Steve Gregory, store manager of the Lowes Foods in King, has worked for the company for the past 40 years and said the recent renovations and grand re-opening of the King location have been some of the most drastic changes he’s seen within Lowes over the past four decades.
“I think they’re some of the most exciting,” Gregory said.
All of the changes seen at the King location are company wide, and all the stores will be converting to the new format by 2018.
According to Gregory, Lowes Foods is shifting its model of operation to a more convenient offerings approach which will allow customers to spend more time with their families.
Some of the changes the store has experienced in recent months include the addition of a chicken kitchen, a pizza and panini program, a new salad bar, a pick and prep produce department, a cakery, community displays, and a community table.
“The Chicken Kitchen places an emphasis on chicken and we think ours is the best,” Gregory said.
The chicken that Lowes Foods offers as part of the Chicken Kitchen is fresh and never frozen, hand-breaded, and fried consistently throughout the day, Gregory said.
The pizza panini program offers several different varieties with real Italian crust made in store every day. Pizzas can be made in 60 seconds and paninis in 90 seconds.
“The brand new salad bar probably offers one of the largest assortments in the area,” Gregory said.
As for the pick and prep produce department, Gregory said pre-prepared produce will be available on a daily basis with the option of allowing customers to select their own produce and store associates will prepare it upon request.
“It saves you time for your family and things you need to do,” Gregory said.
The new Cakery is actually an addition to the pre-existing bakery, but now offers a new icing that is made in house out of butter and creme cheese.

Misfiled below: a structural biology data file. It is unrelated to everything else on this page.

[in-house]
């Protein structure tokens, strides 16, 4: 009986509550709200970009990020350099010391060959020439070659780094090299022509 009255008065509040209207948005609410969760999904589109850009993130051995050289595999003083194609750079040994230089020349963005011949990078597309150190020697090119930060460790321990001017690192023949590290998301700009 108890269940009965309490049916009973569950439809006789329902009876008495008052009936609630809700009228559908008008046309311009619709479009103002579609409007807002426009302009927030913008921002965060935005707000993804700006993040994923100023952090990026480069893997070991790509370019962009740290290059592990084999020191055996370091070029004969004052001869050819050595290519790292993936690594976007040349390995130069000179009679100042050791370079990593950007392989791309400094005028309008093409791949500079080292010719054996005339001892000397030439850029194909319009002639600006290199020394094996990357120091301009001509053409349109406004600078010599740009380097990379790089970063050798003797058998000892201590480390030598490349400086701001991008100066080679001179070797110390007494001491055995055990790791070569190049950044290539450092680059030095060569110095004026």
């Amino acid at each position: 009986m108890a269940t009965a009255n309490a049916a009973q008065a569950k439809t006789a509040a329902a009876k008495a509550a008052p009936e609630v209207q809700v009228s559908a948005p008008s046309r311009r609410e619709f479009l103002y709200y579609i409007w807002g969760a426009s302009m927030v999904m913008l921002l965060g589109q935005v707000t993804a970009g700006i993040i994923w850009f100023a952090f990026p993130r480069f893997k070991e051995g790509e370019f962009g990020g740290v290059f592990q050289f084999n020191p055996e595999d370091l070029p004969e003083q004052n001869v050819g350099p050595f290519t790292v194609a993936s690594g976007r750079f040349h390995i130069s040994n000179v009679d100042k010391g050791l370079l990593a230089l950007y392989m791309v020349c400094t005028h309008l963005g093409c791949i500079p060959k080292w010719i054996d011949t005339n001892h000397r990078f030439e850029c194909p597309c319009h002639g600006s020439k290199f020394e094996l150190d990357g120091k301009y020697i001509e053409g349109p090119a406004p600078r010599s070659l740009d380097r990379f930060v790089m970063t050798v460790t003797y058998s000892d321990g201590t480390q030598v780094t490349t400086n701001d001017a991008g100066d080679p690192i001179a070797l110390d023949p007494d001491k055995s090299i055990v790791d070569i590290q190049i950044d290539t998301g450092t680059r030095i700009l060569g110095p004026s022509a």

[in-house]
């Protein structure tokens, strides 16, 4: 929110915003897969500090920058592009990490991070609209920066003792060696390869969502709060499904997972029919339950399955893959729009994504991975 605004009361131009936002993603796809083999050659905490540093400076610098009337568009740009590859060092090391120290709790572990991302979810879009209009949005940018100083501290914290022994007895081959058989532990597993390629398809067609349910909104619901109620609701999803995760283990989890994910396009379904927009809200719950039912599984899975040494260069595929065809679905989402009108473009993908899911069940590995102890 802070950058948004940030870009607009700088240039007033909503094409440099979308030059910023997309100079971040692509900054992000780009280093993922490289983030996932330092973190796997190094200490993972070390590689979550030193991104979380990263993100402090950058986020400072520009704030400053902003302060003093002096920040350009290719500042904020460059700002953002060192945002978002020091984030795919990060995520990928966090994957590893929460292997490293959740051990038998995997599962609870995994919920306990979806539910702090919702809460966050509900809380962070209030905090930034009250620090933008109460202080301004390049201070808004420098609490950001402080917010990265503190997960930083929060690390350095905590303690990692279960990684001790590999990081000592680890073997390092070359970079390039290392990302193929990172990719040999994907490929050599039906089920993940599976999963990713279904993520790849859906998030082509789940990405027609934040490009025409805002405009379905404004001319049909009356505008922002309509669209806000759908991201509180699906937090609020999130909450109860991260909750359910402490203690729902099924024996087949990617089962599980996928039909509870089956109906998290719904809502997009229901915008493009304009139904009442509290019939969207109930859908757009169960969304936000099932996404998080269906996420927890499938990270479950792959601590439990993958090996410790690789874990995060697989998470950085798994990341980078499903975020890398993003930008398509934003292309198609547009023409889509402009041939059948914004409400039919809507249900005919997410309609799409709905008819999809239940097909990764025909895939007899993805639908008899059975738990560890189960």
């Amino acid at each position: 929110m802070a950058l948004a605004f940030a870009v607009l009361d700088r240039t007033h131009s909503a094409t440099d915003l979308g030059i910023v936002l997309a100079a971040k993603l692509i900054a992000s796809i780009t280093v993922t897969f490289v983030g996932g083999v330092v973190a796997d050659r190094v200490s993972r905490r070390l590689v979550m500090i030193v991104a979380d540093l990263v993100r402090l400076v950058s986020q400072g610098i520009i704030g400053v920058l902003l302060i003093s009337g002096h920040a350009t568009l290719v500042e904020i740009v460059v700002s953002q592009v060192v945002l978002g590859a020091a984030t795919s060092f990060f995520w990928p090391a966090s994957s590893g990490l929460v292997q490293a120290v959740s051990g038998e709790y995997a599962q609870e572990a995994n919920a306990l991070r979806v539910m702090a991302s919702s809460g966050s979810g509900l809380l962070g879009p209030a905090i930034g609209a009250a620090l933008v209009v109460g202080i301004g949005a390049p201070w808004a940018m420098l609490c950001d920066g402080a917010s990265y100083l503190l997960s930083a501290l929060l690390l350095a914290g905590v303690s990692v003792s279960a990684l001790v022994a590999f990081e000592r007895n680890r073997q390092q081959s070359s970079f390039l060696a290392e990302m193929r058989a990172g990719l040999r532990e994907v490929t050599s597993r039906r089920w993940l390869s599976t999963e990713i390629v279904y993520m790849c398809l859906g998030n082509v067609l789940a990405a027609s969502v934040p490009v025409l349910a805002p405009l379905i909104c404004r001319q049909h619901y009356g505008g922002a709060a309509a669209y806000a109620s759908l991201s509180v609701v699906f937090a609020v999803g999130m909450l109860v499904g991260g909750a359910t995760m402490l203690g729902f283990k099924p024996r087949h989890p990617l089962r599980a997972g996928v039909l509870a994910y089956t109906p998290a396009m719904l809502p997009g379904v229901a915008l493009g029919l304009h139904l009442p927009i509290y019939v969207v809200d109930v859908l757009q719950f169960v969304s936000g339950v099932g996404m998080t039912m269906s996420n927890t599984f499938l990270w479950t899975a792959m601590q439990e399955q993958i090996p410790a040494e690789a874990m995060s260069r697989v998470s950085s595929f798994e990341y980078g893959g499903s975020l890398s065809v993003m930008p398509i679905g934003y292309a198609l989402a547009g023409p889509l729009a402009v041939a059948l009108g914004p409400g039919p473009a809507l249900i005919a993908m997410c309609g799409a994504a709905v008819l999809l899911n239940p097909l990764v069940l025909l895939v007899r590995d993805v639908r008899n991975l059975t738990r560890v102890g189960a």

“It’s just out of this world.”
Local displays is part of a push to showcase products that are being produced by farmers and food producers in North and South Carolina, as well as southern Virginia.
The community table is perhaps one of the more exciting additions, Gregory noted. Store associates select and prepare samples based on different themes. The most recent idea revolves around bag lunches for students who are heading back to school.
On Friday, Nicole Griffith worked the community table and provided customers with samples of Ruben and turkey, bacon and guacamole sandwiches.
Perhaps the most talked about change is Lowes Foods ability for customers to consume beer or wine while they shop. The alcoholic offering is called Beered In and was made legal by the North Carolina General Assembly.
The store does have an alcohol permit for the site and all alcohol must be consumed inside the store.
The store offers a selection of six different local beers, with each glass of beer costing in the neighborhood of $5.
“We invite everyone to come in and see the new changes,” Gregory said. “I think this one is exciting. It’s new and I like to think our guests really like it.”
Aila Boyd may be reached at 336-415-2210.